A California gem that lived up to the hype? My favorite course of 2021
At GOLF.com, our hobby is also our job. That means, just like you, we spend much of the year teeing it up high, swinging hard and trying to avoid double bogeys. But some courses we stumble upon are simply more memorable than others. Here, in a breakdown of the favorite public courses our staff played over the past 12 months, are those spots.
As with most courses that hold plenty of fanfare online, I held some skepticism about Pasatiempo. But when Alister MacKenzie calls it his best layout, well, you have to take the man at his word. It must be pretty good.
On paper, it might not wow you. Your view off the 1st tee offers a tattered driving range along the left side and a brutally long par-4 that slaps you from the jump; hope you’re ready. It plays just 6,450 yards from the tips and is priced at $325 during prime season, encouraging numerous golf buddies of mine to ask if Pasatiempo is worth extending their Bay Area or Monterey Peninsula golf trips. The answer is yes, every single time. Because at Pasatiempo you’ll pay a pricey rate but receive a 200-level class in course design. Thanks, Prof MacKenzie.
Take the 9th hole, for example. At 492 yards on the scorecard, it looks like a generous par-5 ending to your front nine. It’s listed as the easiest hole from the championship tees, too. But the road creeps in off the left — Pasatiempo is nestled into a hilly neighborhood — and proper fairway bunkering halts drives that don’t cut enough and also tee shots that slice too much. From the fairway, every shot plays severely uphill to perhaps the trickiest green on the property.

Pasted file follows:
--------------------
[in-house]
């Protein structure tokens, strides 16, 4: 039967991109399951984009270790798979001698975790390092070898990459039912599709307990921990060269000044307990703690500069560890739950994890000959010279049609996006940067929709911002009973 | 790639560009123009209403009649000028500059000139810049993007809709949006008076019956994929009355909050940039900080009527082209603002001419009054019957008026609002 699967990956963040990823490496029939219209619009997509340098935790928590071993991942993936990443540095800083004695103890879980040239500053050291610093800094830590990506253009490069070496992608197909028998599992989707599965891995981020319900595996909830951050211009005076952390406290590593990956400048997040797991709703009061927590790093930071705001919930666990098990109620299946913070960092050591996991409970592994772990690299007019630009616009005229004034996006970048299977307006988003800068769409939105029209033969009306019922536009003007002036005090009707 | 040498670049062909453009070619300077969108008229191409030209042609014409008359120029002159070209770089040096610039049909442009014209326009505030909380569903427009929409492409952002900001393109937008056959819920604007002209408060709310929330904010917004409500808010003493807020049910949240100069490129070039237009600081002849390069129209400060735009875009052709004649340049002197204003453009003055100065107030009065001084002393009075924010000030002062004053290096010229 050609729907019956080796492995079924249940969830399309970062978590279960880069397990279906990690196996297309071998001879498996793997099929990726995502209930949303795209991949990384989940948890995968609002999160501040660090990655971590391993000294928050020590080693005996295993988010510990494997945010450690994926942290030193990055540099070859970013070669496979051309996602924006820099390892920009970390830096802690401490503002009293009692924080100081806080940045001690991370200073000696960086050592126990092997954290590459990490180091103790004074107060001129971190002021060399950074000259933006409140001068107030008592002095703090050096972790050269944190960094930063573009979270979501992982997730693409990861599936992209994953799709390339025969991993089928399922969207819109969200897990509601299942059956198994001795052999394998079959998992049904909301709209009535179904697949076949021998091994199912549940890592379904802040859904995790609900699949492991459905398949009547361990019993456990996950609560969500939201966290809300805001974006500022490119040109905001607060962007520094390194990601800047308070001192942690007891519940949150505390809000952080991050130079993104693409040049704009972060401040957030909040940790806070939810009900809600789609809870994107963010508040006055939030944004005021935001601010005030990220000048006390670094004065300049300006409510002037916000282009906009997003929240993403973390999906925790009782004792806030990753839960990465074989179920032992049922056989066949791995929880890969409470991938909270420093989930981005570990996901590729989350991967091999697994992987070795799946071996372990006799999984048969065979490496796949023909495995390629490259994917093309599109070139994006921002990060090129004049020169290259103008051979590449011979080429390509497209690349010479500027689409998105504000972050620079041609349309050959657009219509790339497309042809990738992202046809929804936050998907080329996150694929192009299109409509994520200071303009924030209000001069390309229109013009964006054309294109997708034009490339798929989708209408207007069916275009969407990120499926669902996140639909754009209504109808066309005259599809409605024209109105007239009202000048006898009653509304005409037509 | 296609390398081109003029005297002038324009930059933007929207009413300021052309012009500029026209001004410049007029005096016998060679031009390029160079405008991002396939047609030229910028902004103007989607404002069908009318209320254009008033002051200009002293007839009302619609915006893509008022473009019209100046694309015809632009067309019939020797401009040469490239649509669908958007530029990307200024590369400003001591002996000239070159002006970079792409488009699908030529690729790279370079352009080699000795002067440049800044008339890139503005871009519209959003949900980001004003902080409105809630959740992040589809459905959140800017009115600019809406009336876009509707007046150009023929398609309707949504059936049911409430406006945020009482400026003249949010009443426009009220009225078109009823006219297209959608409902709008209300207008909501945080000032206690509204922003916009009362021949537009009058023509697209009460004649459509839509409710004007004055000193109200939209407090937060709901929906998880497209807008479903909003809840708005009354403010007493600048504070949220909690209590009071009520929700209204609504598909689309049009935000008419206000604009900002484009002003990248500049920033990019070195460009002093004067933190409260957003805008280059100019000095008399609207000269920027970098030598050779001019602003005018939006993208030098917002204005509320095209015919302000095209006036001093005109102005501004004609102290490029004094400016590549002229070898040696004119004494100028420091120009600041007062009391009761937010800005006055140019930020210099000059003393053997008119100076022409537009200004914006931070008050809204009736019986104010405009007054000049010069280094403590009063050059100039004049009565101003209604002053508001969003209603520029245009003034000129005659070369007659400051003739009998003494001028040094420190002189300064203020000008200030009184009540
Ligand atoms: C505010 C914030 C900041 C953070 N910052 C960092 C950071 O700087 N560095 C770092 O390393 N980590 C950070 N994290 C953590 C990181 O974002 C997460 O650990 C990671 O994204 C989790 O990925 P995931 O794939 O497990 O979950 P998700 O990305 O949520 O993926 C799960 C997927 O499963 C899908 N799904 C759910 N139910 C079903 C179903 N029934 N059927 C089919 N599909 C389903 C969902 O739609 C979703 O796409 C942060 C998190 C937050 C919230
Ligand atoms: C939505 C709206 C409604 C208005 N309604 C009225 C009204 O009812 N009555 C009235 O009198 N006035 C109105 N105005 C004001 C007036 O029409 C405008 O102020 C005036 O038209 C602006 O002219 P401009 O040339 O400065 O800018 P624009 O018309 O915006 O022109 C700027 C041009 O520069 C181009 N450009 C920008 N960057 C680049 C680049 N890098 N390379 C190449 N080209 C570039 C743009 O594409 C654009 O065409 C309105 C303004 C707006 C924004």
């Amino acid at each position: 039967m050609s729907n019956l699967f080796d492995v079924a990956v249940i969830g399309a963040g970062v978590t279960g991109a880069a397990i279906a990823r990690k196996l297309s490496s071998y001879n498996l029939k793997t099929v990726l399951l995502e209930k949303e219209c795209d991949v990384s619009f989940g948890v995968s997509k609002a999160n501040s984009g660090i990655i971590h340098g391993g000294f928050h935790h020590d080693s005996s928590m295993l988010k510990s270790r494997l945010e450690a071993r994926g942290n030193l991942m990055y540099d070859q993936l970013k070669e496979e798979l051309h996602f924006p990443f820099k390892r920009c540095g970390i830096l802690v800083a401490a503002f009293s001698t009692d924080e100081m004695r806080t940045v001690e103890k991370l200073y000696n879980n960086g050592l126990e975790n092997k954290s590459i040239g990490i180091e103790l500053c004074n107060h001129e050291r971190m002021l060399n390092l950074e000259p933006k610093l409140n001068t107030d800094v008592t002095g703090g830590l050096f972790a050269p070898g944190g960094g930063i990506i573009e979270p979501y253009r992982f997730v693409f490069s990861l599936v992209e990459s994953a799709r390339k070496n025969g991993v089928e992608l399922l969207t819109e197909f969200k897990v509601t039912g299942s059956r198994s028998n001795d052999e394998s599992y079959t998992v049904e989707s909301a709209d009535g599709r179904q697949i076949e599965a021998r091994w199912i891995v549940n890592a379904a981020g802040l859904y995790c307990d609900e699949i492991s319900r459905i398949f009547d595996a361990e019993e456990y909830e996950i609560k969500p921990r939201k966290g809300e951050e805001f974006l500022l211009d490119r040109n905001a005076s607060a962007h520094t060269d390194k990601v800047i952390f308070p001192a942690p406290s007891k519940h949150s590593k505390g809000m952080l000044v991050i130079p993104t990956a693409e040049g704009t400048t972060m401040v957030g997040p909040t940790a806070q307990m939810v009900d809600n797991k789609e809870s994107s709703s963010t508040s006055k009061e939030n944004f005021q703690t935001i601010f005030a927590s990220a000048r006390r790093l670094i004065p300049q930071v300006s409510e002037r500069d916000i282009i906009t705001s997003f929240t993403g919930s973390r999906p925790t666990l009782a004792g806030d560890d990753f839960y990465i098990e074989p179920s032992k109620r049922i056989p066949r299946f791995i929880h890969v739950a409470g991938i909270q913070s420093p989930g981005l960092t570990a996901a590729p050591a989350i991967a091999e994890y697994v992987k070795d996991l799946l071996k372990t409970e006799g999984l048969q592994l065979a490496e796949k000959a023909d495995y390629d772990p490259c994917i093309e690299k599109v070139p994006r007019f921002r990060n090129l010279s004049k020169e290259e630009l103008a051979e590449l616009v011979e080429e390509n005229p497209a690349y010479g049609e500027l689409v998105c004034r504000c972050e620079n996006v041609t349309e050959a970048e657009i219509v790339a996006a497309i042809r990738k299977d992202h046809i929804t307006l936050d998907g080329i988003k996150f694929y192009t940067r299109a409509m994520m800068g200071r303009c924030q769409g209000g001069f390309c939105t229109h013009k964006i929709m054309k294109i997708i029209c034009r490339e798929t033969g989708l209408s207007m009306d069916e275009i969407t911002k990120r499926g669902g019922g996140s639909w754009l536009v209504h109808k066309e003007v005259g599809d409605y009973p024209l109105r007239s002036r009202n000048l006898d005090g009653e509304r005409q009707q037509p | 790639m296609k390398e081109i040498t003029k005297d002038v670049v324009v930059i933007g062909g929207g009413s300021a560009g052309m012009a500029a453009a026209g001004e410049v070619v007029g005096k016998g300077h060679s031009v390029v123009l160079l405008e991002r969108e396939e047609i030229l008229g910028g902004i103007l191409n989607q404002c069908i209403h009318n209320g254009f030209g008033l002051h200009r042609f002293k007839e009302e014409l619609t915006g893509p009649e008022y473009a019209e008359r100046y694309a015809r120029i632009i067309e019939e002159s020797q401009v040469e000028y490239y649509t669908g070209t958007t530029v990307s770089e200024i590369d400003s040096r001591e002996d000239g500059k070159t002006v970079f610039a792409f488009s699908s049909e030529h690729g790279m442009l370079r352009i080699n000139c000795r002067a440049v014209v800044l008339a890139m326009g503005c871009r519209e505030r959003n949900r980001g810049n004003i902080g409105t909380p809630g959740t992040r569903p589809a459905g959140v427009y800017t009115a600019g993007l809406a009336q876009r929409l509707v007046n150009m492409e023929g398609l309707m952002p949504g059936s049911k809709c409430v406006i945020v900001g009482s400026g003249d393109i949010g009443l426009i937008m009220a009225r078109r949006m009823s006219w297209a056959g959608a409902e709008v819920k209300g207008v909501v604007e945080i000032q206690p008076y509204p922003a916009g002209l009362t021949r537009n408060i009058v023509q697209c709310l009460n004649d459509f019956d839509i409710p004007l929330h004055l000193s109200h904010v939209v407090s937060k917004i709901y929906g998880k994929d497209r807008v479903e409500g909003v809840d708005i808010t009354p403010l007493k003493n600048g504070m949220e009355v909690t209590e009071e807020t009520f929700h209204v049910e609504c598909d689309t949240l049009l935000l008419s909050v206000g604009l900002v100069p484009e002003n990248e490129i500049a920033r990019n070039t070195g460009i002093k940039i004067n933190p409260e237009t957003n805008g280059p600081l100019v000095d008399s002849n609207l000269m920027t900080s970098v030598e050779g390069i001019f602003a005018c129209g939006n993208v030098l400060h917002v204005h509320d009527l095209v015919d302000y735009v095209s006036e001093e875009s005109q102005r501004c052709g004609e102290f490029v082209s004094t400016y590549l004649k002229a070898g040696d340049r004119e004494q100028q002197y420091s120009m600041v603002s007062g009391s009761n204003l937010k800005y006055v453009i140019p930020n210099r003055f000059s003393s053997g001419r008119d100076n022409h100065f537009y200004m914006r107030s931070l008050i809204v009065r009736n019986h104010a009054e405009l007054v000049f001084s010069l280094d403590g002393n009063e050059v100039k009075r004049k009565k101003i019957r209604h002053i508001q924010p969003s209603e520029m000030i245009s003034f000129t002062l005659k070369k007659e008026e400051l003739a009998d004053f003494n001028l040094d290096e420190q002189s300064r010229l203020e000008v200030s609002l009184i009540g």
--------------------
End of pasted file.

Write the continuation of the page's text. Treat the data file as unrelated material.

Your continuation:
The best Pasatiempo Day starts right behind this hole, actually, on the veranda behind the 9th green. You need just a group or two to show how long-iron approach shots bound past (and treacherously above) the hole, but also how most third-shot wedges will finish almost universally below the hole, leaving a tricky two-putt. The proper play for a third shot, is something low-ish and flighted — probably a shot you don’t have mastered unless you’re a single-digit handicap.
The 1st hole, as discussed above, is a brutish start. But the long holes at Pasatiempo feel open while the short 4s feel tight and ominously exacting. It’s a simple design characteristic that is seen all over, but feels obvious at Pasatiempo. The longest hole on the property (No. 6, 567 yards) banks most tee balls toward its center, only tightening around the green. Hit the ball far there, you’ll be in good shape. The next hole (7) is the shortest par-4, and its tee shot points you down a chute reminiscent of 18 at Augusta National. Hi the ball straight there, or else.
On the back nine in particular, barrancas are ever-present, but MacKenzie forces the golfer to address them in different ways at different times. On the 10th hole, you play over the gigantic ravine into the fairway. The left side is the quickest to the hole, but is all carry over a bunker gulch to the more narrow part of the green. A similar barranca splits the 11th green from the 11th fairway, with a gorgeous bridge that crosses it. You worry about the barrance a little bit on your tee shot and a lot on your second shot. The same barranca cuts across the 12th hole right before the green, but it’s shallow enough to play a recovery from. You’ll play right over that barranca again on the approach into 15 and the tee shot on 16.
Finally, you knock your final approach of the day into the 18th green, playing over the same ravine from 10. Again, ever-present but in constantly different ways. Using the surroundings to challenge how players think about what’s in front of them. If they bring their irons game to Pasatiempo, Professor MacKenzie will allow them to score. Leave it at home and they might not break 90.